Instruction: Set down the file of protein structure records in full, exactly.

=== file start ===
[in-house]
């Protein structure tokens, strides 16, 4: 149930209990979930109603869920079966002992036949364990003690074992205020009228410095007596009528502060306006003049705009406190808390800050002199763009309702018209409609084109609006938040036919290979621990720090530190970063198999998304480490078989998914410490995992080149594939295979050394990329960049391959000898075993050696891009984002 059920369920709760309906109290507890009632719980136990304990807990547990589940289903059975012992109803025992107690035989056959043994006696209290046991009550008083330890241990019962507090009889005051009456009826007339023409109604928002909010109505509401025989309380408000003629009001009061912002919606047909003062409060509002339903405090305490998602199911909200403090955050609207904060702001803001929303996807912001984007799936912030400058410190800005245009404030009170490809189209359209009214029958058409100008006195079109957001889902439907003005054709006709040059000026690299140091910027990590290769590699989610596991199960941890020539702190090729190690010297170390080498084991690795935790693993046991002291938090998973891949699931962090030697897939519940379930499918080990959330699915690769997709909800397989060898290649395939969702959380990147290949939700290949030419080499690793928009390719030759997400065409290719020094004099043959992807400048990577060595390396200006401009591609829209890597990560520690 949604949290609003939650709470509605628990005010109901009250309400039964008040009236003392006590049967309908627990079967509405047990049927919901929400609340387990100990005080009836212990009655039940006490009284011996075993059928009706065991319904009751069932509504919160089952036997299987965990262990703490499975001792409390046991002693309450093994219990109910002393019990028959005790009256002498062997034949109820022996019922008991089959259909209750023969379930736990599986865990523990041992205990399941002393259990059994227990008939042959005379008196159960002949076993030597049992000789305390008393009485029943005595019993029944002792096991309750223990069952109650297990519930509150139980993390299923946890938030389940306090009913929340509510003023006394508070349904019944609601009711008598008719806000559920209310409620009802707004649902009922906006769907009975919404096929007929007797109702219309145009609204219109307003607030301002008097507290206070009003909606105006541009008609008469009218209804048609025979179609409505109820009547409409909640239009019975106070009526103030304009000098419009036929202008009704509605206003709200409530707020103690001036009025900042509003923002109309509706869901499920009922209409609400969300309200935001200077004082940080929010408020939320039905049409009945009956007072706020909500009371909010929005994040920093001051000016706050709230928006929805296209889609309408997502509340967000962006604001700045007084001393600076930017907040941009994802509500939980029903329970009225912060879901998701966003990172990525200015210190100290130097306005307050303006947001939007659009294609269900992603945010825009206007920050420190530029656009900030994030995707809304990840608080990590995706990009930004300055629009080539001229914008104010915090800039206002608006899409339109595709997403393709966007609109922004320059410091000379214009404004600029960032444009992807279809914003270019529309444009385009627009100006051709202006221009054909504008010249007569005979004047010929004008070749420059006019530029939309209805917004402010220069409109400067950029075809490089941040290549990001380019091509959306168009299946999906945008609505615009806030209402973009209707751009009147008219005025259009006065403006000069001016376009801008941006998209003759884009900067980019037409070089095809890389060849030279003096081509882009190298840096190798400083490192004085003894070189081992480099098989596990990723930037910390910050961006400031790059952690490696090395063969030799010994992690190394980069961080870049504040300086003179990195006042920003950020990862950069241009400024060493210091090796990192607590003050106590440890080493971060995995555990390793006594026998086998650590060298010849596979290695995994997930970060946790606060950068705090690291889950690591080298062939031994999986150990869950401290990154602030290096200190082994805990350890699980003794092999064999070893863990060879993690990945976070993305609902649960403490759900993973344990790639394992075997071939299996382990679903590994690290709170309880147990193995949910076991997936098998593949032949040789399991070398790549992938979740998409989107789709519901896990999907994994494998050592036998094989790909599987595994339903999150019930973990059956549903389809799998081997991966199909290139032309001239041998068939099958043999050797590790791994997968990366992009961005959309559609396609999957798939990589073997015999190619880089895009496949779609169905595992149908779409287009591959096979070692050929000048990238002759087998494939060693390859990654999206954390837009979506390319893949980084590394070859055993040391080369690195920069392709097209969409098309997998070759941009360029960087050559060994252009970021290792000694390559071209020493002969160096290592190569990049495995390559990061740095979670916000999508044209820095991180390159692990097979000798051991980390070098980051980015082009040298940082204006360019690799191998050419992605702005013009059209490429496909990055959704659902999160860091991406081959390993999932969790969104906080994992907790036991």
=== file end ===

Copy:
[in-house]
């Protein structure tokens, strides 16, 4: 149930209990979930109603869920079966002992036949364990003690074992205020009228410095007596009528502060306006003049705009406190808390800050002199763009309702018209409609084109609006938040036919290979621990720090530190970063198999998304480490078989998914410490995992080149594939295979050394990329960049391959000898075993050696891009984002 059920369920709760309906109290507890009632719980136990304990807990547990589940289903059975012992109803025992107690035989056959043994006696209290046991009550008083330890241990019962507090009889005051009456009826007339023409109604928002909010109505509401025989309380408000003629009001009061912002919606047909003062409060509002339903405090305490998602199911909200403090955050609207904060702001803001929303996807912001984007799936912030400058410190800005245009404030009170490809189209359209009214029958058409100008006195079109957001889902439907003005054709006709040059000026690299140091910027990590290769590699989610596991199960941890020539702190090729190690010297170390080498084991690795935790693993046991002291938090998973891949699931962090030697897939519940379930499918080990959330699915690769997709909800397989060898290649395939969702959380990147290949939700290949030419080499690793928009390719030759997400065409290719020094004099043959992807400048990577060595390396200006401009591609829209890597990560520690 949604949290609003939650709470509605628990005010109901009250309400039964008040009236003392006590049967309908627990079967509405047990049927919901929400609340387990100990005080009836212990009655039940006490009284011996075993059928009706065991319904009751069932509504919160089952036997299987965990262990703490499975001792409390046991002693309450093994219990109910002393019990028959005790009256002498062997034949109820022996019922008991089959259909209750023969379930736990599986865990523990041992205990399941002393259990059994227990008939042959005379008196159960002949076993030597049992000789305390008393009485029943005595019993029944002792096991309750223990069952109650297990519930509150139980993390299923946890938030389940306090009913929340509510003023006394508070349904019944609601009711008598008719806000559920209310409620009802707004649902009922906006769907009975919404096929007929007797109702219309145009609204219109307003607030301002008097507290206070009003909606105006541009008609008469009218209804048609025979179609409505109820009547409409909640239009019975106070009526103030304009000098419009036929202008009704509605206003709200409530707020103690001036009025900042509003923002109309509706869901499920009922209409609400969300309200935001200077004082940080929010408020939320039905049409009945009956007072706020909500009371909010929005994040920093001051000016706050709230928006929805296209889609309408997502509340967000962006604001700045007084001393600076930017907040941009994802509500939980029903329970009225912060879901998701966003990172990525200015210190100290130097306005307050303006947001939007659009294609269900992603945010825009206007920050420190530029656009900030994030995707809304990840608080990590995706990009930004300055629009080539001229914008104010915090800039206002608006899409339109595709997403393709966007609109922004320059410091000379214009404004600029960032444009992807279809914003270019529309444009385009627009100006051709202006221009054909504008010249007569005979004047010929004008070749420059006019530029939309209805917004402010220069409109400067950029075809490089941040290549990001380019091509959306168009299946999906945008609505615009806030209402973009209707751009009147008219005025259009006065403006000069001016376009801008941006998209003759884009900067980019037409070089095809890389060849030279003096081509882009190298840096190798400083490192004085003894070189081992480099098989596990990723930037910390910050961006400031790059952690490696090395063969030799010994992690190394980069961080870049504040300086003179990195006042920003950020990862950069241009400024060493210091090796990192607590003050106590440890080493971060995995555990390793006594026998086998650590060298010849596979290695995994997930970060946790606060950068705090690291889950690591080298062939031994999986150990869950401290990154602030290096200190082994805990350890699980003794092999064999070893863990060879993690990945976070993305609902649960403490759900993973344990790639394992075997071939299996382990679903590994690290709170309880147990193995949910076991997936098998593949032949040789399991070398790549992938979740998409989107789709519901896990999907994994494998050592036998094989790909599987595994339903999150019930973990059956549903389809799998081997991966199909290139032309001239041998068939099958043999050797590790791994997968990366992009961005959309559609396609999957798939990589073997015999190619880089895009496949779609169905595992149908779409287009591959096979070692050929000048990238002759087998494939060693390859990654999206954390837009979506390319893949980084590394070859055993040391080369690195920069392709097209969409098309997998070759941009360029960087050559060994252009970021290792000694390559071209020493002969160096290592190569990049495995390559990061740095979670916000999508044209820095991180390159692990097979000798051991980390070098980051980015082009040298940082204006360019690799191998050419992605702005013009059209490429496909990055959704659902999160860091991406081959390993999932969790969104906080994992907790036991």